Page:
- Goal A: Qualify for the 2020 Olympic Trials Marathon B Standard (sub-2:45:00)
- Goal B: Run 6:10 – 6:15 pace overall (2:41:30 – 2:44:00)
I did it! I sacrificed two toe nails to qualify for the Olympic Trials Marathon for the third time in a row. It was worth it. I don’t need those nails right now anyways. I may have run my second slowest marathon time ever, but I’m damn proud of my ability to push through when my body was having a negative reaction in the final 10k!
This year’s race was different than last year’s Chicago Marathon. Last year, I wanted to prove to myself that I can overcome anything; I had an intense emotional need to run fast after my divorce. This year wasn’t about achieving a personal best time or proving anything to myself. After all, this year has been different on so many levels. My work schedule is chaotic, with some stress mixed in at all decision making points, and travel required to the sprawling plains of Texas, where running isn’t a thing. My personal happiness is at perhaps an all-time high, and priorities have shifted to being less focused on running and more focused on being balanced in, well, life. Running is definitely still a priority, and I trained my butt off for this cycle, but I also got some injuries along the way, forcing a much shorter marathon cycle of 8 weeks. Ironically, such a short training block is totally preferable because I never felt overly exhausted or on the brink of injury.
For that reason, I came into this race with the goal to run 6:15 pace, even though I knew I was in shape for 6:11 pace. Ironically, I ended up running 6:15 pace right on the dot, because I had to stop to use bathroom. But, I’ll get to that later.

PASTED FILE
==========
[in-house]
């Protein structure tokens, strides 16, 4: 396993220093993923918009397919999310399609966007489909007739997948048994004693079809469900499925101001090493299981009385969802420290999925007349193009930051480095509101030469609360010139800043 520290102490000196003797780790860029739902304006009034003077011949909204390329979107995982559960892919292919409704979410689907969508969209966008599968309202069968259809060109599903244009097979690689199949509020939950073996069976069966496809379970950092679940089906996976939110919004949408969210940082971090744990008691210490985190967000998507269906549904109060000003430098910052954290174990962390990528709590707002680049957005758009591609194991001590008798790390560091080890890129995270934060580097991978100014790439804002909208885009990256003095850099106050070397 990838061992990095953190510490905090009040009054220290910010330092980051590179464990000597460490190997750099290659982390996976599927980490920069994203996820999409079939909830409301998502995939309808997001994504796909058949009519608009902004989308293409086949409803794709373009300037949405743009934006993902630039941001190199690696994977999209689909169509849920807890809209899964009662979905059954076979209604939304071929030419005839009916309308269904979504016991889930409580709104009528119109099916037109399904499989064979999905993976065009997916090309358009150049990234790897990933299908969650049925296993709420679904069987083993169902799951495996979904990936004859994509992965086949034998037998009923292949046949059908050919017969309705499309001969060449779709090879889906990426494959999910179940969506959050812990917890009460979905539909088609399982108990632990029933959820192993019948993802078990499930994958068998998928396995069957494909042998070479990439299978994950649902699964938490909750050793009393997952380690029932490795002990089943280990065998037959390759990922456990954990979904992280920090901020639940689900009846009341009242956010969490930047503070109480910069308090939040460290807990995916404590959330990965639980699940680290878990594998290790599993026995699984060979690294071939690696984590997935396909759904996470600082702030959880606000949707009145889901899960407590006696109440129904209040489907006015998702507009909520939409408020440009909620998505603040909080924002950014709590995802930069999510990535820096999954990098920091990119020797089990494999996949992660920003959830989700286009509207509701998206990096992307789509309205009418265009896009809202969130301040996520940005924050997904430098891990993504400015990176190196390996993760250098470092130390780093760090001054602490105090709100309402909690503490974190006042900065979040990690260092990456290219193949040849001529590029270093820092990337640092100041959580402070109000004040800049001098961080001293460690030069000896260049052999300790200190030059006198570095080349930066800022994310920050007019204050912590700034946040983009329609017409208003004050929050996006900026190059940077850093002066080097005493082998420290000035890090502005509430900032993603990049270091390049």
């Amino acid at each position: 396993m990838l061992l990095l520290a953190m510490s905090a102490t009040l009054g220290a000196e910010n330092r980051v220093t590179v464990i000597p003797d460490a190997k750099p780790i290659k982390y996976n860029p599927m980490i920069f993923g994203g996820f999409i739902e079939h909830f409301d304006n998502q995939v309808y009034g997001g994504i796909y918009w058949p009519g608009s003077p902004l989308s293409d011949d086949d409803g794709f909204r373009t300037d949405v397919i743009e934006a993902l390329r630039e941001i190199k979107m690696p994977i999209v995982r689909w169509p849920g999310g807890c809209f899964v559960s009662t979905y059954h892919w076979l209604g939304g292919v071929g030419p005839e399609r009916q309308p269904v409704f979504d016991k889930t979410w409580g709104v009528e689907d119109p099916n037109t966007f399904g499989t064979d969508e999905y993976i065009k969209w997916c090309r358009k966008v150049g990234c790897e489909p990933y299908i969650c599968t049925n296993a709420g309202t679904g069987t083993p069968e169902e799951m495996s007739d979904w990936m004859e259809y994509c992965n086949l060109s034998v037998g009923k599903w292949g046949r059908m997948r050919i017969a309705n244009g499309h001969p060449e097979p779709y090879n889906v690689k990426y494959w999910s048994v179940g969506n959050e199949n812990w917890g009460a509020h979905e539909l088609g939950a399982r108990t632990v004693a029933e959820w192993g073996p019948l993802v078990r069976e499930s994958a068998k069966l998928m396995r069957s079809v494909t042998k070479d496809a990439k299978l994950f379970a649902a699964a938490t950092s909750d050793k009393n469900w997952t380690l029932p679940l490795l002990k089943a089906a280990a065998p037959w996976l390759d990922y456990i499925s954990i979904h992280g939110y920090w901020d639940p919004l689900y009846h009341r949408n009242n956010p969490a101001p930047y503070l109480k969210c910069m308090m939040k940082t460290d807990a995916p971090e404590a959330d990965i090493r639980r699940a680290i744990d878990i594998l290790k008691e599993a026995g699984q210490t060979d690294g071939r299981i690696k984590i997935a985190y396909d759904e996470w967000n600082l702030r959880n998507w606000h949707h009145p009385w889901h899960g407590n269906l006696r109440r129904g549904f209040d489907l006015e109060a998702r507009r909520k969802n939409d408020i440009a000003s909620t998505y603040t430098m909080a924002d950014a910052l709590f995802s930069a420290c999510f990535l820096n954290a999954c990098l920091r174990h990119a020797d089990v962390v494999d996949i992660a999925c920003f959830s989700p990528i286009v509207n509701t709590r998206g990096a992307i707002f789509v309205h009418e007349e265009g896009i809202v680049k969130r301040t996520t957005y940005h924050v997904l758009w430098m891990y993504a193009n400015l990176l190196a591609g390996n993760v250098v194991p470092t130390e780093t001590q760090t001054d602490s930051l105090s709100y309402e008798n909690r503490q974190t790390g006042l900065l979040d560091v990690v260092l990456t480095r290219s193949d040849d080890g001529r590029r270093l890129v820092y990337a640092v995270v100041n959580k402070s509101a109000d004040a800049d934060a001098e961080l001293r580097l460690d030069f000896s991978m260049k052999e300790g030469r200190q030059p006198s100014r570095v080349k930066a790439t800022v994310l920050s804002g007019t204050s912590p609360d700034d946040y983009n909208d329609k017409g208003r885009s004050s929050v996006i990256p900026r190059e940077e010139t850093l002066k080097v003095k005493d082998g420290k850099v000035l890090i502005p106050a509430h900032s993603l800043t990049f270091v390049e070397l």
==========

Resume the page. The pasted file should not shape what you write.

At the start of the race, Michelle Lillienthal and I agreed to run together for as long as we could. Turns out that if I hadn’t been with her, the first half would have likely been pretty lonely. Aside from one Canadian tagging along behind us, it was mostly just the two of us running side-by-side through the streets of downtown Chicago. Michelle kept me in check; it’s really hard to run a marathon at a slightly slower pace than you’re in shape for. She kept us dialed in on our target pace, usually hitting around 610-615.
After the halfway point, I dropped the pace slightly, and unknowingly dropped Michelle as well. I hoped that maybe she would kick it up to join me, but I wouldn’t see her again until the finish line. The next 7 miles were very erratic. I would catch up to a person and try to run with them, but then the split would be too slow, so then I’d run with a person who had just passed me, and then the split would be too fast. I probably wasted some energy doing this, but I just wanted to latch onto someone for some much needed motivation to get through those final miles.
A woman with a male pacer caught back up to me by mile 20 and I tried to draft off them because they told me that their goal was to “just qualify.” However, as much as I wanted to run with them, my stomach had other plans and began to hurt.
Uh-oh. Not good. I immediately knew that I needed to find a bathroom. I let the woman (Alyssa Schneider) go by and hoped (prayed?) for a bathroom at the next aid station.